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Touted as the country’s centre and right-wing presidential primary, the contest in fact includes six members of the main opposition Les Républicains party, and the president of the ultra-conservative Christian Democratic Party (PCD).
Besides Sarkozy and Juppé, the presidential hopefuls include former prime minister François Fillon, MP Bruno Le Maire, MP and former UMP party chief Jean-François Copé, MP Nathalie Kosciusko-Morizet and the PCD’s Jean-Frédéric Poisson. (See candidates’ pictures in slideshow below).
The Les Républicains party and its centrist allies will hold two rounds of voting to select their nominee on November 20 and 27. The stakes are high with polls showing that the winner of the primary would be the clear favourite to win the election next May.
National identity and Islam have emerged as key themes in the French centre-right contest, which has echoes of US Republican nominee Donald Trump’s campaign for the White House.
“The candidates all agree on the economy,” Thomas Guénolé, a political scientist and author of a book on Sarkozy’s comeback said, referring to their consensus on cutting taxes and relaxing France’s 35-hour working week.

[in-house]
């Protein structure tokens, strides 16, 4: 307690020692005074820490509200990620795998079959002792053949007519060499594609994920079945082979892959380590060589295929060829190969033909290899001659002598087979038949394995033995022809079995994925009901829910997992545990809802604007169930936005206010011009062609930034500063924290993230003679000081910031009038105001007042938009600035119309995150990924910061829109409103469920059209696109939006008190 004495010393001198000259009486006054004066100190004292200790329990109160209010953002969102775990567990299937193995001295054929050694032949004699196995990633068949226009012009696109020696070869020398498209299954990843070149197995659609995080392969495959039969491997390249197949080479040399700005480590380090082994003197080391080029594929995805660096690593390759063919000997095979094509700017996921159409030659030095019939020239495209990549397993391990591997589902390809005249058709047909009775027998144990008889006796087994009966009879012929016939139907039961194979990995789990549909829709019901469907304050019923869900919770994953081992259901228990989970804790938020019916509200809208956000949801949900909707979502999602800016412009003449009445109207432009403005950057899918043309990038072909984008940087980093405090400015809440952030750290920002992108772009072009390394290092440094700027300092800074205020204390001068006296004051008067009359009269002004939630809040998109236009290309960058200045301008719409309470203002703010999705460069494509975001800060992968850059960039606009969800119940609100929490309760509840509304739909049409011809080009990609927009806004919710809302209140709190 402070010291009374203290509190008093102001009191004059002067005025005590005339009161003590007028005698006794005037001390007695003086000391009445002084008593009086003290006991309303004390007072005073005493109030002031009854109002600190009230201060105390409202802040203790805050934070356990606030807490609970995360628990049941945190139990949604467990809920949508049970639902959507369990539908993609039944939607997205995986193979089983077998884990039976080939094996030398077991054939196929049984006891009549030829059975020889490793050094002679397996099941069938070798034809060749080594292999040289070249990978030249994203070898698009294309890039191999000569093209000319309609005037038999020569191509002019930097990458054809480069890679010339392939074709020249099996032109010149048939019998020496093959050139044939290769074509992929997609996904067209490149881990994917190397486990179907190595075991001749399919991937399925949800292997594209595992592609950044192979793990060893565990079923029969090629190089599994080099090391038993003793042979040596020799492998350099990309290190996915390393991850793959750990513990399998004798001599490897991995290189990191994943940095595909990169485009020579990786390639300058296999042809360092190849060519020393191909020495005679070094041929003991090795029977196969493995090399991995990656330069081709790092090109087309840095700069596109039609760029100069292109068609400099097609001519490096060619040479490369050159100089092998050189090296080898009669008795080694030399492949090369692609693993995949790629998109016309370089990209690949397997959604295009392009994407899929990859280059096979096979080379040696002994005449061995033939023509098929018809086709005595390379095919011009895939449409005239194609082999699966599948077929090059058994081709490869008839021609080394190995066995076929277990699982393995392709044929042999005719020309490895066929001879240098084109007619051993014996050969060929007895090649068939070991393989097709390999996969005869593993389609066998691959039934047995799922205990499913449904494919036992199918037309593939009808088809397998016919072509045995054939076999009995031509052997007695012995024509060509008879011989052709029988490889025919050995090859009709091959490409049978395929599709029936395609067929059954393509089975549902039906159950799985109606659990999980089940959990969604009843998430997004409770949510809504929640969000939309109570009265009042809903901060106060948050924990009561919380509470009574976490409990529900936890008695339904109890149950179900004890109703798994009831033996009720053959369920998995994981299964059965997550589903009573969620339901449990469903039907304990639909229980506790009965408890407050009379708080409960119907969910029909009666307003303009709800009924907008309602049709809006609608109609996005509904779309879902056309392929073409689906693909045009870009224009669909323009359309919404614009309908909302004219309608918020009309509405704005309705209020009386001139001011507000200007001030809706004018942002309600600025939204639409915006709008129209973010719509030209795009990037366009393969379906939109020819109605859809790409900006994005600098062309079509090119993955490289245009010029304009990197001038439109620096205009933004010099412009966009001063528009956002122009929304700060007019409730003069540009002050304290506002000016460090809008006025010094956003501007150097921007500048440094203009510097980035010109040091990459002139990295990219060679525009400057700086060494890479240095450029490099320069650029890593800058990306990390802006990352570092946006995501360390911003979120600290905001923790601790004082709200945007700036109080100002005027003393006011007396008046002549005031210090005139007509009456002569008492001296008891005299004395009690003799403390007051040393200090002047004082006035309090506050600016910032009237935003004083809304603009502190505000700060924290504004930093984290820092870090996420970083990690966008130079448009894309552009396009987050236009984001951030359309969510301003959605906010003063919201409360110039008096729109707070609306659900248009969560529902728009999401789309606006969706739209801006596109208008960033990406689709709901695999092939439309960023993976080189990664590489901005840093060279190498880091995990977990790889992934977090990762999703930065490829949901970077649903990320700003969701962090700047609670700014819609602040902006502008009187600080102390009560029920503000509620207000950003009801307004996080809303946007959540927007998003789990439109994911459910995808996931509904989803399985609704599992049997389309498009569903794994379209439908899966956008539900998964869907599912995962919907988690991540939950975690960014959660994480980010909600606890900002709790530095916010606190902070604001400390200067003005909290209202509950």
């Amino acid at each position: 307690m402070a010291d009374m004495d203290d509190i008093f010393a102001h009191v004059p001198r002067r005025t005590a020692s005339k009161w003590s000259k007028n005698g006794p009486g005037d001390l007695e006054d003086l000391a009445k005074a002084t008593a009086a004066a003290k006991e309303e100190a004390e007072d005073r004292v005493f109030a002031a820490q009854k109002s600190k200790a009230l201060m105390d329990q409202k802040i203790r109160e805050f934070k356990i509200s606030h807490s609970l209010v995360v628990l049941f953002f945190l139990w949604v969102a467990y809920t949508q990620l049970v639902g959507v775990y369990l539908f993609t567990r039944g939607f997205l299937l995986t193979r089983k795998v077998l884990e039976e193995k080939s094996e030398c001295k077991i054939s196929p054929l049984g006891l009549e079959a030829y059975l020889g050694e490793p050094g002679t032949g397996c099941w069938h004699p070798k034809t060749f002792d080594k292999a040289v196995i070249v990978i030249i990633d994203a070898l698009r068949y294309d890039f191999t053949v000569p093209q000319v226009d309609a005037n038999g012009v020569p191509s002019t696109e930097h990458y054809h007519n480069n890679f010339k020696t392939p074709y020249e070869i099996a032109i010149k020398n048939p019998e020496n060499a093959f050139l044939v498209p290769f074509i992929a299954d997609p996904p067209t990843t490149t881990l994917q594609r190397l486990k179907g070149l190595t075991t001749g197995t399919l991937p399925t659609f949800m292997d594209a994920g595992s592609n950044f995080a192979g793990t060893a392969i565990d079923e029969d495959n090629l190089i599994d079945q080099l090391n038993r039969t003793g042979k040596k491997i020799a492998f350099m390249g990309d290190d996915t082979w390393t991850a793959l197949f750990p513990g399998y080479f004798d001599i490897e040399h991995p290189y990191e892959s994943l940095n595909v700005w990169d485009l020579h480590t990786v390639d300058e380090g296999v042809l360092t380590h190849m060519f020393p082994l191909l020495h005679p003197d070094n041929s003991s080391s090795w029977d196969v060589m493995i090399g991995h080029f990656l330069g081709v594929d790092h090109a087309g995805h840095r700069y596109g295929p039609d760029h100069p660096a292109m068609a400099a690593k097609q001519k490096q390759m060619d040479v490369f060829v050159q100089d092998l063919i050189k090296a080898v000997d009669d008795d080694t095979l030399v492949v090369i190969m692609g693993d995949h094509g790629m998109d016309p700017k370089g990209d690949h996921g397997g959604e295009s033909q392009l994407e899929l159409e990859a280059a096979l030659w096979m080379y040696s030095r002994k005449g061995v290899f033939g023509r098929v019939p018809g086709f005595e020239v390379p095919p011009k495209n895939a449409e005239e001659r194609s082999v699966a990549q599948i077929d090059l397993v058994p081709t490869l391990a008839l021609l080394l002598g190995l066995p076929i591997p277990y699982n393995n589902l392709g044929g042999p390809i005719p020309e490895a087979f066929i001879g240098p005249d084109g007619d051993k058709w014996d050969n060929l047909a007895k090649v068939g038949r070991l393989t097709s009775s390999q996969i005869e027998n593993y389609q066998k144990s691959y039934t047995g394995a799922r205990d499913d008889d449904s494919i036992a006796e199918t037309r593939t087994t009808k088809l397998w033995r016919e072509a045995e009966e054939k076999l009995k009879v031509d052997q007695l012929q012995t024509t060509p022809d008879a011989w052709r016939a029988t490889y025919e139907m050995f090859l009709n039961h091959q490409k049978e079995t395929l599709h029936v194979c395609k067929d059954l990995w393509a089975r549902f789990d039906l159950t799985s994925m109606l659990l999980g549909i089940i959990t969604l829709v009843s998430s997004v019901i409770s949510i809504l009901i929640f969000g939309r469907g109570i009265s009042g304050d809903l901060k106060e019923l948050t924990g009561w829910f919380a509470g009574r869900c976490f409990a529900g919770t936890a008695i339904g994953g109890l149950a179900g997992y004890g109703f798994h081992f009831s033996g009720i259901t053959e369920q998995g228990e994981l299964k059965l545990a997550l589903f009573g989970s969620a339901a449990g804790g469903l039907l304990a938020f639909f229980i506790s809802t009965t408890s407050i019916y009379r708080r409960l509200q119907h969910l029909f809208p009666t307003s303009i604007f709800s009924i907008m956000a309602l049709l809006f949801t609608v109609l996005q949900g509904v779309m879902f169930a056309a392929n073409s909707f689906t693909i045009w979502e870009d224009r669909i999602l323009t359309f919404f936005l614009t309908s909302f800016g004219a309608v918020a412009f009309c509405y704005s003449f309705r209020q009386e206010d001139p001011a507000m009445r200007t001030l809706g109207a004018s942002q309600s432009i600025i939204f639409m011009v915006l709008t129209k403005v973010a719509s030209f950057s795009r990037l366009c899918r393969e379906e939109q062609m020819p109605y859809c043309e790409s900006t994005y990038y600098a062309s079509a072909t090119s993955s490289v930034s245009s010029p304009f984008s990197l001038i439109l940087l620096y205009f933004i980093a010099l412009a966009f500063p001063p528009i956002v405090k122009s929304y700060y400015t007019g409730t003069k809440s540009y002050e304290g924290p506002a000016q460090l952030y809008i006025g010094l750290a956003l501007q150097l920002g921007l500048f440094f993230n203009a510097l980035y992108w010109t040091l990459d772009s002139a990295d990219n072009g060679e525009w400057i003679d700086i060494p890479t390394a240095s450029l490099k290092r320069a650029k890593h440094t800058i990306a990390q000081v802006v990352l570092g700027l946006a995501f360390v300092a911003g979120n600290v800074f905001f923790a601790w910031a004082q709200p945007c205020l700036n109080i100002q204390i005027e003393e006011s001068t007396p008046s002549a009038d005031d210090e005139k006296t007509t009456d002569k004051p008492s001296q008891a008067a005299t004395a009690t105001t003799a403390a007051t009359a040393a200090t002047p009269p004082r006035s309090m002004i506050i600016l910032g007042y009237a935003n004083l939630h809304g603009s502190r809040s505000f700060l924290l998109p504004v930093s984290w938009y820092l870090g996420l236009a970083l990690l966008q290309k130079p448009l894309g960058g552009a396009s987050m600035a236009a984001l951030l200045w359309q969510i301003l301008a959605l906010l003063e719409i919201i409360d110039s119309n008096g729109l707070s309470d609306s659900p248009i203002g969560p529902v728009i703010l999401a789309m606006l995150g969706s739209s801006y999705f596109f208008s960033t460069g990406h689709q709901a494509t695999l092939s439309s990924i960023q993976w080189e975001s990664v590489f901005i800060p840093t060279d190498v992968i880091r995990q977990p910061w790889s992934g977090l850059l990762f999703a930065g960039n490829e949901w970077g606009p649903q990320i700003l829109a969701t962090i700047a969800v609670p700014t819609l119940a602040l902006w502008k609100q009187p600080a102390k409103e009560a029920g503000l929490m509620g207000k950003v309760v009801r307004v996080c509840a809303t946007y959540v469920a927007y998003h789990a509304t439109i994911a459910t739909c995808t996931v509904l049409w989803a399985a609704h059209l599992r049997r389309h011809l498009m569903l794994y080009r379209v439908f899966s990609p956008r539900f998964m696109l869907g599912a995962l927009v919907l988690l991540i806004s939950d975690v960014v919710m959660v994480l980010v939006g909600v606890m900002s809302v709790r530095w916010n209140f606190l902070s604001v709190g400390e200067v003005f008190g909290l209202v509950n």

Guénolé said the primary candidates will likely clash over the place of Islam in French society, immigration and fighting terrorism on the campaign trail.
President François Hollande is yet to confirm if he will stand for re-election as the Socialist party’s candidate in a bid to defy his historically low approval ratings.
On the far-right, the National Front is prepared for battle, with its leader Marine Le Pen widely forecast to win the first round of voting in April and then fail in the second round against a mainstream candidate.
Juppé, 71, France’s most popular politician, has been the favourite to emerge victorious from the start, but Sarkozy has nearly closed the gap with hardline proposals designed to woo voters reeling from a string of jihadist attacks.
The 61-year-old politician, who led France from 2007 to 2012, has vowed a “merciless” fight against the Islamist extremists who have killed 238 people nationwide since January 2015.
Declaring French identity to be under attack, he has declared war on the Islamic burkini swimsuit, the wearing of the Muslim headscarf in universities and other practices he sees as “un-French”.
Juppé, a moderate who served two years as premier under Jacques Chirac and also was foreign minister under Sarkozy, has taken the opposite approach.
Accusing Sarkozy of “pouring fuel on the fire” with his calls for a state ban on the burkini, Juppé has tried to sell voters on what he sees as a “happy”, secure French identity.
Vowing to knit together a fractured nation, he has promised to “reach out” to the vast majority of Muslims who adhere to France’s strict secular values.